The New York Public Library opens “Lunch Hour NYC”

Find out how New York City influenced the midday meal in this exhibit at the New York Public Library.

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  • Photograph: Courtesy the New York Public Library

    Automat spout from "Lunch Hour NYC" at the New York Public Library

  • Photograph: Courtesy the New York Public Library

    Dictionary entry from "Lunch Hour NYC" at the New York Public Library

  • Photograph: Courtesy the New York Public Library

    Automat photo from "Lunch Hour NYC" at the New York Public Library

  • Photograph: Matt Flynn

    Original Winnie-the-Pooh stuffed toys from the New York Public Library

  • Sardi’s

Photograph: Courtesy the New York Public Library

Automat spout from "Lunch Hour NYC" at the New York Public Library

Through Feb 17, 2013New York Public Library, Stephen A. Schwarzman Building, Fifth Ave at 42nd Sts (917-275-6975, nypl.org). Mon, Thu, Fri, Sat 10am–6pm; Tue, Wed 10am–8pm; Sun 1–5pm. Free.


The exhibit “Lunch Hour NYC” at the New York Public Library traces how manufacturing in New York City influenced the development of lunch. The library has searched its collection of menus, historical dictionaries and archives to find the culinary innovations and trends created around the meal.


RECOMMENDED: Full summer museum exhibit guide


Highlights

Noah Webster’s personal dictionary

Prior to the 19th century, lunch—according to Samuel Johnson in his 1755 Dictionary of the English Language—was a snack you could carry in your hand and eat any time of the day. But the Industrial Revolution changed that: As workers left rural farms to fuel city factories, the big family gathering was moved to the evening, and the noontime ritual was born. This exhibit examines New York’s role in that shift, from the 1800s to the present. Among the artifacts on view are historic documents related to the midday meal, including Noah Webster’s personal dictionary from 1841. In it, he annotated the entry for the word lunch, defining it as something eaten between breakfast and dinner.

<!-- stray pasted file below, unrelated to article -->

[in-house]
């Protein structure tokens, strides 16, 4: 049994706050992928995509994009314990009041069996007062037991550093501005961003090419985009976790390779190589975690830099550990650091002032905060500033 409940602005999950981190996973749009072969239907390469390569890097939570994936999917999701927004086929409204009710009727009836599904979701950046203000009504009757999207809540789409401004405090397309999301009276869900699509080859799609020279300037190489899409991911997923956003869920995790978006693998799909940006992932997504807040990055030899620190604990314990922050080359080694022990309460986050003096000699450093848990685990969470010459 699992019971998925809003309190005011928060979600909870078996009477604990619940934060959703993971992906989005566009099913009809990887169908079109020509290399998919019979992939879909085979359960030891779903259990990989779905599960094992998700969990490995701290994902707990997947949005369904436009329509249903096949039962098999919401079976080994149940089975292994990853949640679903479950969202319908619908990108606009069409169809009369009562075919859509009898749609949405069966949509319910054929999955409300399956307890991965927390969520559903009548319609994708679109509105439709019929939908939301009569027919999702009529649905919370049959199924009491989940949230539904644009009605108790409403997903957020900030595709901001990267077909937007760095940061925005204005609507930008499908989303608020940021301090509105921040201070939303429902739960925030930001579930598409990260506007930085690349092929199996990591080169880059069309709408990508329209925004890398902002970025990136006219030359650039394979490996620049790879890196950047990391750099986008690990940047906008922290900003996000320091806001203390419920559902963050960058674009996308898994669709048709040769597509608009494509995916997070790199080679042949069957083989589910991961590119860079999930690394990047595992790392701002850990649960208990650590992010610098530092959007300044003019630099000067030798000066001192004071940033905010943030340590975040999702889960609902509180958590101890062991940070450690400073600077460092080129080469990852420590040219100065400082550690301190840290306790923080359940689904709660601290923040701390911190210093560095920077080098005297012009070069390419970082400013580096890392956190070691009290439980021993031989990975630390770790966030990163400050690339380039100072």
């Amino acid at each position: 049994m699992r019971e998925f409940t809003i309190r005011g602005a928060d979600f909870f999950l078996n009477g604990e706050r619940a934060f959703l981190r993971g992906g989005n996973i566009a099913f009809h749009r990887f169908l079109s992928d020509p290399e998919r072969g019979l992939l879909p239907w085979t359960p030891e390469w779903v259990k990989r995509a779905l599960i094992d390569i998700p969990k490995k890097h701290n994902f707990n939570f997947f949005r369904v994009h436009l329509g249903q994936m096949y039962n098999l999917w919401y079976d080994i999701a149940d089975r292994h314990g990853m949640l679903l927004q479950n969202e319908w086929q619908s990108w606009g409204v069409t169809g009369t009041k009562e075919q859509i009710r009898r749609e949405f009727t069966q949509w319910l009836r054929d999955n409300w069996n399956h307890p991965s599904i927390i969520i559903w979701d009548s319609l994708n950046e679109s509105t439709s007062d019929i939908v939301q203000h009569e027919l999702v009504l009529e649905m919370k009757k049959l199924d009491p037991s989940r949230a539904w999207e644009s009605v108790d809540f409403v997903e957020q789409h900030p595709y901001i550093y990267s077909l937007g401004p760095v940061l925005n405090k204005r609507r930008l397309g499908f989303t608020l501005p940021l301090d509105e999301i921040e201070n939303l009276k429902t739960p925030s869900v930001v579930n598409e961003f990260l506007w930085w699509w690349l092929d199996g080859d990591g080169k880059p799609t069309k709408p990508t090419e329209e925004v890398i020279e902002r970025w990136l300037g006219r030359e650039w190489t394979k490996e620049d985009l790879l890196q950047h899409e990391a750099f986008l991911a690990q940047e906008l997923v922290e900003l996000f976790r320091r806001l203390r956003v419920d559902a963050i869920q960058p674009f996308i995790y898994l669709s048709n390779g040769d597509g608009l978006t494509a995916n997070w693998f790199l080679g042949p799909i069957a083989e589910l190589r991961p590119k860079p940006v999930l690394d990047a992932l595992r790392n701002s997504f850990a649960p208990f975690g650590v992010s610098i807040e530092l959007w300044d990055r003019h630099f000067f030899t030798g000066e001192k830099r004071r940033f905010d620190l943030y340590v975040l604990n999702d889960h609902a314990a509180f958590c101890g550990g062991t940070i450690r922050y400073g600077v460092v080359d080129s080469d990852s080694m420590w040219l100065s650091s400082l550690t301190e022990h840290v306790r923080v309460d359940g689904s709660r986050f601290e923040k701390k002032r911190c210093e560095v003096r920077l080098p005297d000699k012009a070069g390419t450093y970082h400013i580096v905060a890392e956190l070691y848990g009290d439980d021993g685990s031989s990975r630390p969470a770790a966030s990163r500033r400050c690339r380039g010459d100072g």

Automat spout

In 1912, restaurateurs Joe Horn and Frank Hardart opened the first of NYC’s Automats, efficient eateries filled with self-service machines vending items like burgers and coffee (which cost only a nickel). “Frank Hardart had been to New Orleans, where he had tasted great coffee,” explains curator Laura Shapiro. “When he went into the restaurant business, he wanted [it] at the center of his business.” The library will display the java recipe, along with a spout based on the design used in the original Automats.

Yoshino-Ya menu

One of the library’s most surprising discoveries was a 1932 menu from a Japanese restaurant on West 47th Street that served sushi. “Sources that tell you about the development of sushi in America date it to Los Angeles in the 1960s, so this predates [that] dramatically,” says Shapiro. “We just jumped up and down when we found it.” The eatery also catered to American tastes: Among the dishes listed on the menu, which was printed in both Japanese and English, is celery with olives.


Also check out

One of the most popular things to see at the Stephen A. Schwarzman building is the “Winnie-the-Pooh and Friends” display in the Children’s Center. These toys—Kanga, Roo, Tigger and the honey-loving bear himself—are the original stuffed animals that author A.A. Milne gave to his son, Christopher Robin Milne, in 1921. Three years later, the critters began appearing in Milne’s classic books. The publisher E.P. Dutton donated the set to the library in 1987.


Go here afterward

Sardi’s

  • Price band: 4/4

Check out the colorful caricatures of famous entertainers such as Lucille Ball, Humphrey Bogart and Matthew Broderick that line the walls at Sardi’s. The Theater District staple still serves an old-fashioned business lunch, with heavy items like cannelloni au gratin ($21). You might just see one of the Great White Way’s brightest stars at the next banquette. • 212-221-8440, sardis.com

  1. 234 W 44th St, (between Broadway and Eighth Ave), 10036
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